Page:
The source of all this weirdness is the vestibular system, headquartered in grape-sized apparatuses at the rear of each inner ear. Three semicircular canals, filled with a fluid that helps us maintain balance, combine with a pair of oblong chambers - the utricle and thesaccule - to detect changes in momentum and gravitational pull. The vestibular system doesn't know what to make of hypergravity. The centrifuge's rotational force speeds up the normal flow of fluid through the canals, increasing the system's sensitivity. Quick head movements cause the fluid to interfere with stimuli receptors, resulting in dizziness and, very often, pronounced motion sickness.
I eventually get used to the twisting and am able to write, eat chips, drink Slim-Fasts, and watch movies, all in relative comfort while keeping head movement to a minimum. The first feature of the 1.25-gspin is 12 Monkeys, the time-travel bioterror film with a plot as disorienting as hypergravity.
I play more than a hundred games of computer solitaire and win none, which seems statistically significant. I urinate in the plastic bottles, try not to overfill, and place them in a cooler. Mundane stuff, but the novelty of hypergravity - one false move and you're sick! - makes the time pass quickly.
About 10 pm, Yvonne Cagle, an astronaut scheduled to be the flight surgeon on a 2004 shuttle mission, takes a turn as medical monitor. Sheasks how I'm feeling, if I've been drinking fluids, whether I'm hungry.I grab my notebook and start peppering her with questions. I ask what she thinks of Lance Bass. Considering that she has spent 20 years earning her wings, I expect nothing but scorn for the boy-band astronaut-wannabe.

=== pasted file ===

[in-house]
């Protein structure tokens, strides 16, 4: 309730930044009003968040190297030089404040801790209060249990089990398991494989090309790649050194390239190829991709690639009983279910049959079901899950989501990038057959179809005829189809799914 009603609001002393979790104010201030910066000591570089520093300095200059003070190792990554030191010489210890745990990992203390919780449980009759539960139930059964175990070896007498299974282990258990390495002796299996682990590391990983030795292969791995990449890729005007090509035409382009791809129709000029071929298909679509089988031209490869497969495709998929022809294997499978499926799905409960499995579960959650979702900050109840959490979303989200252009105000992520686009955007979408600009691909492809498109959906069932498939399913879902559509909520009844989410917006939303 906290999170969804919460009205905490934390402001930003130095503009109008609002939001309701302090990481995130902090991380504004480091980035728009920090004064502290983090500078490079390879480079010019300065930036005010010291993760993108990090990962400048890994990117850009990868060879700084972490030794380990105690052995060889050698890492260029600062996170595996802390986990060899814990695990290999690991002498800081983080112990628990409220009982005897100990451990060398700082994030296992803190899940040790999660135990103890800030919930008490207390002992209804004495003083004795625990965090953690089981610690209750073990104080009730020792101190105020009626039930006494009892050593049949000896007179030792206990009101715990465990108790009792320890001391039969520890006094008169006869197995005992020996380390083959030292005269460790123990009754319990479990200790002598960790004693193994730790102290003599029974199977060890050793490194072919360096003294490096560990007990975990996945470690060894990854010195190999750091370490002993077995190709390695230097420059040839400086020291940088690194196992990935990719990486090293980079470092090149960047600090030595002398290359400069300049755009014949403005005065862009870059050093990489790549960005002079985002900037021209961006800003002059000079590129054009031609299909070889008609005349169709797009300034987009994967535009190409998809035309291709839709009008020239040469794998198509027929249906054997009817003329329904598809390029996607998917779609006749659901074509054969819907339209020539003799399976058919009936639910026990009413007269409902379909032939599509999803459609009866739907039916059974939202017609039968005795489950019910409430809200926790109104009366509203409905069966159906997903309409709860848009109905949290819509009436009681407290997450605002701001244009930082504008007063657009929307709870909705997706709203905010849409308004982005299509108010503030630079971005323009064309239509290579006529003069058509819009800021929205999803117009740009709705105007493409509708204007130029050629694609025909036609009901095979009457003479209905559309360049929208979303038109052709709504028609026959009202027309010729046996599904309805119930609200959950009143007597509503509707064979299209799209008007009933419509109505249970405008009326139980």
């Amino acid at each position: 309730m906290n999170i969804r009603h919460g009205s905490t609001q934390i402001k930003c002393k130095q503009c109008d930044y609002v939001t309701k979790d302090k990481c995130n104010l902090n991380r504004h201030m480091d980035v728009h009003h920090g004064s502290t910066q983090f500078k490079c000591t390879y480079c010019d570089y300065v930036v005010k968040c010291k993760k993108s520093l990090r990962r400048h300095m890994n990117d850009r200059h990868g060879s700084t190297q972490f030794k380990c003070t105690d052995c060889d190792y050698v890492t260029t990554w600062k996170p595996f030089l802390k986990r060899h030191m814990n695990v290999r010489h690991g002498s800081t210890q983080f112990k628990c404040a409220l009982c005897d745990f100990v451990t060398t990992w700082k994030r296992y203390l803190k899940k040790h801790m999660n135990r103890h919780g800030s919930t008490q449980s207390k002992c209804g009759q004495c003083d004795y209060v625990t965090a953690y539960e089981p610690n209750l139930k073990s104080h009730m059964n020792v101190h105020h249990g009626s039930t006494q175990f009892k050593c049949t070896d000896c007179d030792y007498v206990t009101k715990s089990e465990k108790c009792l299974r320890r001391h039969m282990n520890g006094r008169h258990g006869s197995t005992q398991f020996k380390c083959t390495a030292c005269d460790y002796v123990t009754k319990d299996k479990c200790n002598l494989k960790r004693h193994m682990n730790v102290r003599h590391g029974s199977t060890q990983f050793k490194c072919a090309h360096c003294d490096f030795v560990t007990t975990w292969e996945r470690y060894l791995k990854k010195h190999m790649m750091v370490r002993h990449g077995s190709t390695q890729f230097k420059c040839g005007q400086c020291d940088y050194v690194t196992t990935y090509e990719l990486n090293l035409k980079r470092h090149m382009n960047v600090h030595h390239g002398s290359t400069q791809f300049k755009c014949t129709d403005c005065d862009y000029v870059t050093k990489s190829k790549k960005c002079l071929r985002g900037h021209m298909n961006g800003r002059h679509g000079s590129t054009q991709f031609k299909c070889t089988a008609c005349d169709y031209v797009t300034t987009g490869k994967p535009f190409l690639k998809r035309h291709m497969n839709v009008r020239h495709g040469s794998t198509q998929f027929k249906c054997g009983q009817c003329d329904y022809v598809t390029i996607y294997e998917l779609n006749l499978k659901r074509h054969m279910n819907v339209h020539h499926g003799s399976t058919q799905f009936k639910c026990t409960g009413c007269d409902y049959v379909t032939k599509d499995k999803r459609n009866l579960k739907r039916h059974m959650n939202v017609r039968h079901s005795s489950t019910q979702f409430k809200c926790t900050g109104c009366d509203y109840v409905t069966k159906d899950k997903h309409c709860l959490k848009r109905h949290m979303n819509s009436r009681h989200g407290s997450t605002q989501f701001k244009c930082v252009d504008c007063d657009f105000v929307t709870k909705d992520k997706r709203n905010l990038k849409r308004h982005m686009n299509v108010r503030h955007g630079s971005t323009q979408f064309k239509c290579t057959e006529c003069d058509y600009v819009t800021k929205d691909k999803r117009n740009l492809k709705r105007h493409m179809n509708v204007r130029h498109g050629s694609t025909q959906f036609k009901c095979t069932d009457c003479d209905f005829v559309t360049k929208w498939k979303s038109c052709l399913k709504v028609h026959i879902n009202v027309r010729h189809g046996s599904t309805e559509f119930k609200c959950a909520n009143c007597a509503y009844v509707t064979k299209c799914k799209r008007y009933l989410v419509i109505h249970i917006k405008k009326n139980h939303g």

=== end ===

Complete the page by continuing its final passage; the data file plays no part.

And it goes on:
"If I were in his shoes and I had $20 million," she says, "I'd do it in a heartbeat."
Why is NASA using civilians for this experiment instead of astronauts-in-training or military personnel? "One of NASA's objectivesis opening the space station up to scientists and regular folks," shesays. "They didn't want to inflate this data by using highlyconditioned astronauts or aviators, then open it up to the public andfind out that the results didn't apply." Then she adds something that grabs my attention. "You're a bit different. Your cardio profile is more like an astronaut's than an average person's."
On some level, I'm aware that all Cagle actually said was that my pulse rate is pretty low. And yet my mind distills only three words from her answer, and they float around the padded interior of the chamber long after the half-hour interview is over: You're... an... astronaut.
My notion of becoming the first journalist in space suddenly seems feasible. I ask the control room for Tomorrow Never Dies and am soon snoozing happily beneath a blanket.
"In a vasovagal state, you look like you're dead. it's a last-ditch survival method."
- Ralph Pelligra